Rhina Guidos, Catholic News Service
WASHINGTON — In an Aug. 16 interview with Eternal Word Television Network, Erie Bishop Lawrence T. Persico said the only way to regain the trust of the laity after decades-long claims of sexual abuse by priests and others at six Pennsylvania dioceses is by deeds and one of those deeds may mean getting rid of bishops who hid abusers.
During a report on EWTN’s evening show, reporter Jason Calvi asks him: “Should bishops who knew about or covered up abuse resign?”
“I think they should,” Bishop Persico answered. “I think we need complete transparency if we’re going to get the trust of the people back. We have to be able to demonstrate it.”
Bishop Persico was the only bishop who met in person with members of a grand jury investigating decades-long claims of abuse at six Pennsylvania dioceses. In an explosive report, the grand jury said it identified more than 1,000 who said they were victimized as children by priests and other Church workers in the state.
“I’ve been saying, we can talk about transparency and truth, but much is going to depend upon our deeds, how do we carry that transparency out and how do we act moving forward?” he said during the TV interview. “That’s going to be key to all of this and we have to show that we mean what we’re saying.”
Bishop Persico’s Diocese of Erie, as well as the dioceses of Harrisburg, Allentown, Scranton, Pittsburgh and Greensburg were named in the report released Aug. 14 after an investigation of almost two years.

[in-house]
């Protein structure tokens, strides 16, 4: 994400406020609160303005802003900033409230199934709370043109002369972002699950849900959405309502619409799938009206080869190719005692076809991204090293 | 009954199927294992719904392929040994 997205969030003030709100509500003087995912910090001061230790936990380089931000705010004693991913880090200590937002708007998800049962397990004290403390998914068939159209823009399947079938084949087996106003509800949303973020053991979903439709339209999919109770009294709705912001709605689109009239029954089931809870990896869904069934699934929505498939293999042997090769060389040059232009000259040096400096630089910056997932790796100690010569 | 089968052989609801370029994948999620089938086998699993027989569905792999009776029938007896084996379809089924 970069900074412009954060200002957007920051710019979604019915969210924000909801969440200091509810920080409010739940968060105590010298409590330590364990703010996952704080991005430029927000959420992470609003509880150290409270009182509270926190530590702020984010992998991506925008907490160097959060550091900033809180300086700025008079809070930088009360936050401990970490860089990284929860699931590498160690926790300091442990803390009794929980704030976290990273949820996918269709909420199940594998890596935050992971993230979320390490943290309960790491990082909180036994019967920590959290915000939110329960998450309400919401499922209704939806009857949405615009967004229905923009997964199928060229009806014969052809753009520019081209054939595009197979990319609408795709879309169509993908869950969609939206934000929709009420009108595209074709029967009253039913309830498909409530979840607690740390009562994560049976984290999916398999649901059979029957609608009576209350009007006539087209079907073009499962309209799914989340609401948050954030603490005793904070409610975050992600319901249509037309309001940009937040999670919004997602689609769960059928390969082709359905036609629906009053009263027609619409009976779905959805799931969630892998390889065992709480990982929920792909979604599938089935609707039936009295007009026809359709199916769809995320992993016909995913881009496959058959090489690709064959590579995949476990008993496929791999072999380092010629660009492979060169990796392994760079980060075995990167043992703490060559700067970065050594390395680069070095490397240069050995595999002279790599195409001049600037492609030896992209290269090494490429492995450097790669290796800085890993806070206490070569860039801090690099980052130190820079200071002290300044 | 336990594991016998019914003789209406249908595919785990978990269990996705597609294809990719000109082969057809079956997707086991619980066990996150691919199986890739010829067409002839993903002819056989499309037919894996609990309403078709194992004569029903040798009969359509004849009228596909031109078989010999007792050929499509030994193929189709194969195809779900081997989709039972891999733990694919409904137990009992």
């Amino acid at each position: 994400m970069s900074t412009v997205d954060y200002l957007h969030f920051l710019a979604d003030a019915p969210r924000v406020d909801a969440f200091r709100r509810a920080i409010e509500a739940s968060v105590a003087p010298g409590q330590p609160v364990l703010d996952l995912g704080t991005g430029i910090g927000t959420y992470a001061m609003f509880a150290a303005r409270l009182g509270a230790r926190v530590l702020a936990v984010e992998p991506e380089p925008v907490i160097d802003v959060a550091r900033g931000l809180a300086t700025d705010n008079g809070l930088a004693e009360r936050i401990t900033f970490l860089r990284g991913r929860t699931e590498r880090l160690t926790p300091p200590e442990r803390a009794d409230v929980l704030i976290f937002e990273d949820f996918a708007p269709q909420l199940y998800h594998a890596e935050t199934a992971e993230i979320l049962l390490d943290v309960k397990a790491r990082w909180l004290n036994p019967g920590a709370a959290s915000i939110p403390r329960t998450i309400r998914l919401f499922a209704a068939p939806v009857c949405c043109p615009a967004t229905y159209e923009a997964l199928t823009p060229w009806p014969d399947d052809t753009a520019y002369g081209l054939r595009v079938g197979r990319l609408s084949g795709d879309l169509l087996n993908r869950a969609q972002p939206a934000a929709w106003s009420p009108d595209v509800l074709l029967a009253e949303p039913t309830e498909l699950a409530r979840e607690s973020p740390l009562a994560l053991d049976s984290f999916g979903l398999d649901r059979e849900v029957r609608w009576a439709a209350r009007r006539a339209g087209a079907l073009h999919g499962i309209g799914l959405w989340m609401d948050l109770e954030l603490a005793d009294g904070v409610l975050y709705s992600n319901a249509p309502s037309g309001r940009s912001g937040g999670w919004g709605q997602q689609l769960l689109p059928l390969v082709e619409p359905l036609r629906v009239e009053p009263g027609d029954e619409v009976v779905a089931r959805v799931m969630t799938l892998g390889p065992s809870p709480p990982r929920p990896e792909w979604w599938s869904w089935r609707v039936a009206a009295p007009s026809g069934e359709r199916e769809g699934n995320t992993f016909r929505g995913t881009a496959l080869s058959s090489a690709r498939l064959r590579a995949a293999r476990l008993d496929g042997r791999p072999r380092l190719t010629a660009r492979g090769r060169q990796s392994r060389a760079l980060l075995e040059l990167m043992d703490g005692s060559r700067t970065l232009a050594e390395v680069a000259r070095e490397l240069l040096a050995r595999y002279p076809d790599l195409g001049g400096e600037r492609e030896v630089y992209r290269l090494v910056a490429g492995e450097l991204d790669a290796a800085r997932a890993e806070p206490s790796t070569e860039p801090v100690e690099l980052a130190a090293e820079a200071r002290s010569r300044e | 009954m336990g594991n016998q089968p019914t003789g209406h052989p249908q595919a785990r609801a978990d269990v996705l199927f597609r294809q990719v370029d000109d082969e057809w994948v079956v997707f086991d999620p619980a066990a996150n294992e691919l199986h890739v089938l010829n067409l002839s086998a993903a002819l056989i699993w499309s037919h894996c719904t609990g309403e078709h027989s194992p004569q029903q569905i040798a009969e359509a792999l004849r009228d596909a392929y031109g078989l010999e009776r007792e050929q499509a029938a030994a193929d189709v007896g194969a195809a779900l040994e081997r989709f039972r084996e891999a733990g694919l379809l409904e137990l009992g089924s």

A grand jury does not determine guilt or innocence but whether there may be enough evidence or probable cause to support a criminal charge. Almost all of the cases in the report were too old for charges to be filed and many of the 301 priests named are dead or no longer in ministry. But Catholic laity have been insisting on some form for accountability for those who may have known of and hidden the abuse.
“We need this transparency and we also need action, so that if there were other bishops or leaders that were negligent, then they need to be removed because the more we cover up, the less credibility we have,” Bishop Persico said.
He said it was important to note that the report documented 70 years of abuse, most of it from 1970s into the 1990s. Following the sex abuse crisis in 2000 in the U.S., the country’s bishops in 2002 approved procedures and protocols “There’s less (abuse)” since then, Bishop Persico said, “but we still have to be on guard.”